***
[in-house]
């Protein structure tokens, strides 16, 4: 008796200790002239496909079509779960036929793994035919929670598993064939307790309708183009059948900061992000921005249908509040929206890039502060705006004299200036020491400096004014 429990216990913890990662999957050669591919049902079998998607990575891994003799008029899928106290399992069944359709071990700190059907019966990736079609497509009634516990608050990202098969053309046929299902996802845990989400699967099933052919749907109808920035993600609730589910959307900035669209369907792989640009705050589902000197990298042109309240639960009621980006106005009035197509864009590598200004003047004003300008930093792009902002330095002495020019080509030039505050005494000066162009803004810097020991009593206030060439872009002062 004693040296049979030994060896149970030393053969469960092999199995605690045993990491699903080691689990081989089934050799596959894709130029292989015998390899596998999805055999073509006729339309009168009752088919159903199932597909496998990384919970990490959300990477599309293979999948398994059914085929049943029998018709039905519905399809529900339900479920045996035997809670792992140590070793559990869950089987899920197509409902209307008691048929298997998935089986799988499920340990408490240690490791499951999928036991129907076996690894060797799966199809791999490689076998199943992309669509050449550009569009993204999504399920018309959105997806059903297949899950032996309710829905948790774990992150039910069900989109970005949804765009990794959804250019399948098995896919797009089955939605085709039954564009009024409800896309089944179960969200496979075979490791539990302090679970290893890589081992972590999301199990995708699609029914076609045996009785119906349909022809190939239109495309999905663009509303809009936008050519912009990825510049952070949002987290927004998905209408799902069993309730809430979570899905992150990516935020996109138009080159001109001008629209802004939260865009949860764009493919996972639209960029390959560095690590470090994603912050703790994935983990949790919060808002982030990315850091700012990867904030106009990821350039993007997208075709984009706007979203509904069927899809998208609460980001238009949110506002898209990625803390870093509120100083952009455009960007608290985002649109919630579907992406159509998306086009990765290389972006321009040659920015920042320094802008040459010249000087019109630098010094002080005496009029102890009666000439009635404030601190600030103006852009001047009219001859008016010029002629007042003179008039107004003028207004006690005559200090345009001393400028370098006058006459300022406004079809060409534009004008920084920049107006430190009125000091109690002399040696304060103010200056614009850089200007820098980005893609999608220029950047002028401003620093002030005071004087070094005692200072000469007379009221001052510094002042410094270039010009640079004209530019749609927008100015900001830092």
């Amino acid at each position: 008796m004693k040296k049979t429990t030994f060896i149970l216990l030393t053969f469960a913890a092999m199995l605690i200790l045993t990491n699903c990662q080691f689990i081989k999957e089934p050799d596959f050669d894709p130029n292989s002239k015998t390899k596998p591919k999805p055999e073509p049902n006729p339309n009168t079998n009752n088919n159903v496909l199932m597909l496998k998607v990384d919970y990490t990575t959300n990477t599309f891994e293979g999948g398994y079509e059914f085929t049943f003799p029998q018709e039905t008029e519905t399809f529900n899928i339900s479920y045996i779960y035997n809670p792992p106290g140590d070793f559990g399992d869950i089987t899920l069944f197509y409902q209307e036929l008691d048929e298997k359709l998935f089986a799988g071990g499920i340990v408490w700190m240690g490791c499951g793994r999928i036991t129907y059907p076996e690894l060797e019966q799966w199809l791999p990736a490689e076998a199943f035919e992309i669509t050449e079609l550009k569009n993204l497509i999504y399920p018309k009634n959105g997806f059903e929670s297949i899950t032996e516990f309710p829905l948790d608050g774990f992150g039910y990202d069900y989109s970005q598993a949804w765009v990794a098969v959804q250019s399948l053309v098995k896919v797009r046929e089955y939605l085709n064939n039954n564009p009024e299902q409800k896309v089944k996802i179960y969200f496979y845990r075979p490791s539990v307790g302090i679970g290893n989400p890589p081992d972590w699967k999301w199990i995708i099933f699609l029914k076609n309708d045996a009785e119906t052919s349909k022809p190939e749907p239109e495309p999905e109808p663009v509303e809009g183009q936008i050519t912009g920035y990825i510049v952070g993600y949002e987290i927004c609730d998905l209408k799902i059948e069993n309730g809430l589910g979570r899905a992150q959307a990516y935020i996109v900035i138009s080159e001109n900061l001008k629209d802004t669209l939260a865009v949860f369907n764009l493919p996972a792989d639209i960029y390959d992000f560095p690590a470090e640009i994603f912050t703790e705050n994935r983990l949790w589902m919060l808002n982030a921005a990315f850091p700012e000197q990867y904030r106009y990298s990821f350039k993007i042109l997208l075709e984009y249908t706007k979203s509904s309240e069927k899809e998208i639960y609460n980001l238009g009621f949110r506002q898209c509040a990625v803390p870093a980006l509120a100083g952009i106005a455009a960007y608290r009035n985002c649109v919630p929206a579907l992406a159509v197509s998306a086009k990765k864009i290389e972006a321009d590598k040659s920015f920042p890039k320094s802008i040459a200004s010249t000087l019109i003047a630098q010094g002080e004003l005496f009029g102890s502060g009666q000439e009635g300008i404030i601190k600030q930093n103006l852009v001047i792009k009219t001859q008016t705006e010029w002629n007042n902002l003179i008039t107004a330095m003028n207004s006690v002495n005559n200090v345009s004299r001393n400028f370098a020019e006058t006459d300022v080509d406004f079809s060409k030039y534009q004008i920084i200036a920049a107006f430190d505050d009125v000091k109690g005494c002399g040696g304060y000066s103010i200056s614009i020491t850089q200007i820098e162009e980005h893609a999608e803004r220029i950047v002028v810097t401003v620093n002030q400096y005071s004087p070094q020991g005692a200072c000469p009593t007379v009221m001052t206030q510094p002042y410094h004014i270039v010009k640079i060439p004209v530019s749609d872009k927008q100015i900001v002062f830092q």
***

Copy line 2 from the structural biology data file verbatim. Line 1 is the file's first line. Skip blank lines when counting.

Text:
């Protein structure tokens, strides 16, 4: 008796200790002239496909079509779960036929793994035919929670598993064939307790309708183009059948900061992000921005249908509040929206890039502060705006004299200036020491400096004014 429990216990913890990662999957050669591919049902079998998607990575891994003799008029899928106290399992069944359709071990700190059907019966990736079609497509009634516990608050990202098969053309046929299902996802845990989400699967099933052919749907109808920035993600609730589910959307900035669209369907792989640009705050589902000197990298042109309240639960009621980006106005009035197509864009590598200004003047004003300008930093792009902002330095002495020019080509030039505050005494000066162009803004810097020991009593206030060439872009002062 004693040296049979030994060896149970030393053969469960092999199995605690045993990491699903080691689990081989089934050799596959894709130029292989015998390899596998999805055999073509006729339309009168009752088919159903199932597909496998990384919970990490959300990477599309293979999948398994059914085929049943029998018709039905519905399809529900339900479920045996035997809670792992140590070793559990869950089987899920197509409902209307008691048929298997998935089986799988499920340990408490240690490791499951999928036991129907076996690894060797799966199809791999490689076998199943992309669509050449550009569009993204999504399920018309959105997806059903297949899950032996309710829905948790774990992150039910069900989109970005949804765009990794959804250019399948098995896919797009089955939605085709039954564009009024409800896309089944179960969200496979075979490791539990302090679970290893890589081992972590999301199990995708699609029914076609045996009785119906349909022809190939239109495309999905663009509303809009936008050519912009990825510049952070949002987290927004998905209408799902069993309730809430979570899905992150990516935020996109138009080159001109001008629209802004939260865009949860764009493919996972639209960029390959560095690590470090994603912050703790994935983990949790919060808002982030990315850091700012990867904030106009990821350039993007997208075709984009706007979203509904069927899809998208609460980001238009949110506002898209990625803390870093509120100083952009455009960007608290985002649109919630579907992406159509998306086009990765290389972006321009040659920015920042320094802008040459010249000087019109630098010094002080005496009029102890009666000439009635404030601190600030103006852009001047009219001859008016010029002629007042003179008039107004003028207004006690005559200090345009001393400028370098006058006459300022406004079809060409534009004008920084920049107006430190009125000091109690002399040696304060103010200056614009850089200007820098980005893609999608220029950047002028401003620093002030005071004087070094005692200072000469007379009221001052510094002042410094270039010009640079004209530019749609927008100015900001830092």